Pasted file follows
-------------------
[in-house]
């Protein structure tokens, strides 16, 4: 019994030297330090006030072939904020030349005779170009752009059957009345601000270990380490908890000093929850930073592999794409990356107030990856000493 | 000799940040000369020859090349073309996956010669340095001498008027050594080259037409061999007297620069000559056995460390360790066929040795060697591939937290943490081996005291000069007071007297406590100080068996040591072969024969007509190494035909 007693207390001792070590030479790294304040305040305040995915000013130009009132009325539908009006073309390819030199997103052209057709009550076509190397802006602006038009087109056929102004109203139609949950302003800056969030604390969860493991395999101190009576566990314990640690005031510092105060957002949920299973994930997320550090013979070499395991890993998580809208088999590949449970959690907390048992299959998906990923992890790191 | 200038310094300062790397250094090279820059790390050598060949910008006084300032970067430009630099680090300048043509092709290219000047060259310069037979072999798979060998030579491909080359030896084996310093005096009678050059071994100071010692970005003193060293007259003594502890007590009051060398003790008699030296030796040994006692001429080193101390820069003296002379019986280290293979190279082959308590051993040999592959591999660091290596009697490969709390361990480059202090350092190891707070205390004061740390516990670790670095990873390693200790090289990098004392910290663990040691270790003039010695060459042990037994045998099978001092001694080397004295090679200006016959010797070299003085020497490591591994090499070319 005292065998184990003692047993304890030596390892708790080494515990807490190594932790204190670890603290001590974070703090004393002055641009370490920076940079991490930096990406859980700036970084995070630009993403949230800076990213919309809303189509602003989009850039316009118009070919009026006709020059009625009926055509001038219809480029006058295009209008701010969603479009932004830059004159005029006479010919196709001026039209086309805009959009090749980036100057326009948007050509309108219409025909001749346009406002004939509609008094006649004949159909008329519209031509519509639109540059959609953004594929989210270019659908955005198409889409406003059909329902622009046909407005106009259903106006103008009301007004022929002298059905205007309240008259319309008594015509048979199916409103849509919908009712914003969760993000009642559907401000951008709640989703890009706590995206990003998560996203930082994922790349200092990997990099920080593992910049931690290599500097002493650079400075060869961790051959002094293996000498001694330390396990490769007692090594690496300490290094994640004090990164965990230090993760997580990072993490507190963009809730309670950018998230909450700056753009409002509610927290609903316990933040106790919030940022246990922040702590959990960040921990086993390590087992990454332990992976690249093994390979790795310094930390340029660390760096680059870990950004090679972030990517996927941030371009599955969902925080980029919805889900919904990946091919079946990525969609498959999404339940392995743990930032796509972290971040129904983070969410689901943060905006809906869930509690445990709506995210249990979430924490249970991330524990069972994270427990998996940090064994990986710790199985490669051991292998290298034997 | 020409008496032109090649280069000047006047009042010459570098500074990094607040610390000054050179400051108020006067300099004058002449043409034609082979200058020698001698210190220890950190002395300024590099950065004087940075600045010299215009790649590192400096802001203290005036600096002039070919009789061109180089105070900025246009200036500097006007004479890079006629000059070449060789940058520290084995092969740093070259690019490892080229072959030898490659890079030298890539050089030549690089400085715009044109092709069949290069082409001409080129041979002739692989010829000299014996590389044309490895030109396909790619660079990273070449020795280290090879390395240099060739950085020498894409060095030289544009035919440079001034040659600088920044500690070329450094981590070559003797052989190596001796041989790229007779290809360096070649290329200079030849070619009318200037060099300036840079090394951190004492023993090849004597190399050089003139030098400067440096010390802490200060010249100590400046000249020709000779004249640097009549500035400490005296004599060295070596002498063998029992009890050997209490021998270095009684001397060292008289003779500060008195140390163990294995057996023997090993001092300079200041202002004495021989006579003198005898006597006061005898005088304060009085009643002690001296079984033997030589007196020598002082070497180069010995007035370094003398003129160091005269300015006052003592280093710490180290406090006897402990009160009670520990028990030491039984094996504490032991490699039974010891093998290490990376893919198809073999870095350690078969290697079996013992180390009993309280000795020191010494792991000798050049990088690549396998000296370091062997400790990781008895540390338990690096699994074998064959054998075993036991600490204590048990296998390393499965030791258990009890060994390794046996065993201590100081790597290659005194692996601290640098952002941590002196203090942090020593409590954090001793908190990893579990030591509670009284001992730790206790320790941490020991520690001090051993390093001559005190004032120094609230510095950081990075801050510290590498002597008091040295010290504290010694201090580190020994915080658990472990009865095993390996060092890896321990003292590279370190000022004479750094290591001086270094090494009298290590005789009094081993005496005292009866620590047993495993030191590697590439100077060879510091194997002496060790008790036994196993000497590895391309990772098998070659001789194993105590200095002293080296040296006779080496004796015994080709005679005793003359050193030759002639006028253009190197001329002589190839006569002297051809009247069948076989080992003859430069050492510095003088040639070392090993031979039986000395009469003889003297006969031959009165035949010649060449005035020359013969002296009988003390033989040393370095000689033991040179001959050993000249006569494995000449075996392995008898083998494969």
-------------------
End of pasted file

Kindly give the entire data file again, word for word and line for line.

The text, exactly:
[in-house]
């Protein structure tokens, strides 16, 4: 019994030297330090006030072939904020030349005779170009752009059957009345601000270990380490908890000093929850930073592999794409990356107030990856000493 | 000799940040000369020859090349073309996956010669340095001498008027050594080259037409061999007297620069000559056995460390360790066929040795060697591939937290943490081996005291000069007071007297406590100080068996040591072969024969007509190494035909 007693207390001792070590030479790294304040305040305040995915000013130009009132009325539908009006073309390819030199997103052209057709009550076509190397802006602006038009087109056929102004109203139609949950302003800056969030604390969860493991395999101190009576566990314990640690005031510092105060957002949920299973994930997320550090013979070499395991890993998580809208088999590949449970959690907390048992299959998906990923992890790191 | 200038310094300062790397250094090279820059790390050598060949910008006084300032970067430009630099680090300048043509092709290219000047060259310069037979072999798979060998030579491909080359030896084996310093005096009678050059071994100071010692970005003193060293007259003594502890007590009051060398003790008699030296030796040994006692001429080193101390820069003296002379019986280290293979190279082959308590051993040999592959591999660091290596009697490969709390361990480059202090350092190891707070205390004061740390516990670790670095990873390693200790090289990098004392910290663990040691270790003039010695060459042990037994045998099978001092001694080397004295090679200006016959010797070299003085020497490591591994090499070319 005292065998184990003692047993304890030596390892708790080494515990807490190594932790204190670890603290001590974070703090004393002055641009370490920076940079991490930096990406859980700036970084995070630009993403949230800076990213919309809303189509602003989009850039316009118009070919009026006709020059009625009926055509001038219809480029006058295009209008701010969603479009932004830059004159005029006479010919196709001026039209086309805009959009090749980036100057326009948007050509309108219409025909001749346009406002004939509609008094006649004949159909008329519209031509519509639109540059959609953004594929989210270019659908955005198409889409406003059909329902622009046909407005106009259903106006103008009301007004022929002298059905205007309240008259319309008594015509048979199916409103849509919908009712914003969760993000009642559907401000951008709640989703890009706590995206990003998560996203930082994922790349200092990997990099920080593992910049931690290599500097002493650079400075060869961790051959002094293996000498001694330390396990490769007692090594690496300490290094994640004090990164965990230090993760997580990072993490507190963009809730309670950018998230909450700056753009409002509610927290609903316990933040106790919030940022246990922040702590959990960040921990086993390590087992990454332990992976690249093994390979790795310094930390340029660390760096680059870990950004090679972030990517996927941030371009599955969902925080980029919805889900919904990946091919079946990525969609498959999404339940392995743990930032796509972290971040129904983070969410689901943060905006809906869930509690445990709506995210249990979430924490249970991330524990069972994270427990998996940090064994990986710790199985490669051991292998290298034997 | 020409008496032109090649280069000047006047009042010459570098500074990094607040610390000054050179400051108020006067300099004058002449043409034609082979200058020698001698210190220890950190002395300024590099950065004087940075600045010299215009790649590192400096802001203290005036600096002039070919009789061109180089105070900025246009200036500097006007004479890079006629000059070449060789940058520290084995092969740093070259690019490892080229072959030898490659890079030298890539050089030549690089400085715009044109092709069949290069082409001409080129041979002739692989010829000299014996590389044309490895030109396909790619660079990273070449020795280290090879390395240099060739950085020498894409060095030289544009035919440079001034040659600088920044500690070329450094981590070559003797052989190596001796041989790229007779290809360096070649290329200079030849070619009318200037060099300036840079090394951190004492023993090849004597190399050089003139030098400067440096010390802490200060010249100590400046000249020709000779004249640097009549500035400490005296004599060295070596002498063998029992009890050997209490021998270095009684001397060292008289003779500060008195140390163990294995057996023997090993001092300079200041202002004495021989006579003198005898006597006061005898005088304060009085009643002690001296079984033997030589007196020598002082070497180069010995007035370094003398003129160091005269300015006052003592280093710490180290406090006897402990009160009670520990028990030491039984094996504490032991490699039974010891093998290490990376893919198809073999870095350690078969290697079996013992180390009993309280000795020191010494792991000798050049990088690549396998000296370091062997400790990781008895540390338990690096699994074998064959054998075993036991600490204590048990296998390393499965030791258990009890060994390794046996065993201590100081790597290659005194692996601290640098952002941590002196203090942090020593409590954090001793908190990893579990030591509670009284001992730790206790320790941490020991520690001090051993390093001559005190004032120094609230510095950081990075801050510290590498002597008091040295010290504290010694201090580190020994915080658990472990009865095993390996060092890896321990003292590279370190000022004479750094290591001086270094090494009298290590005789009094081993005496005292009866620590047993495993030191590697590439100077060879510091194997002496060790008790036994196993000497590895391309990772098998070659001789194993105590200095002293080296040296006779080496004796015994080709005679005793003359050193030759002639006028253009190197001329002589190839006569002297051809009247069948076989080992003859430069050492510095003088040639070392090993031979039986000395009469003889003297006969031959009165035949010649060449005035020359013969002296009988003390033989040393370095000689033991040179001959050993000249006569494995000449075996392995008898083998494969």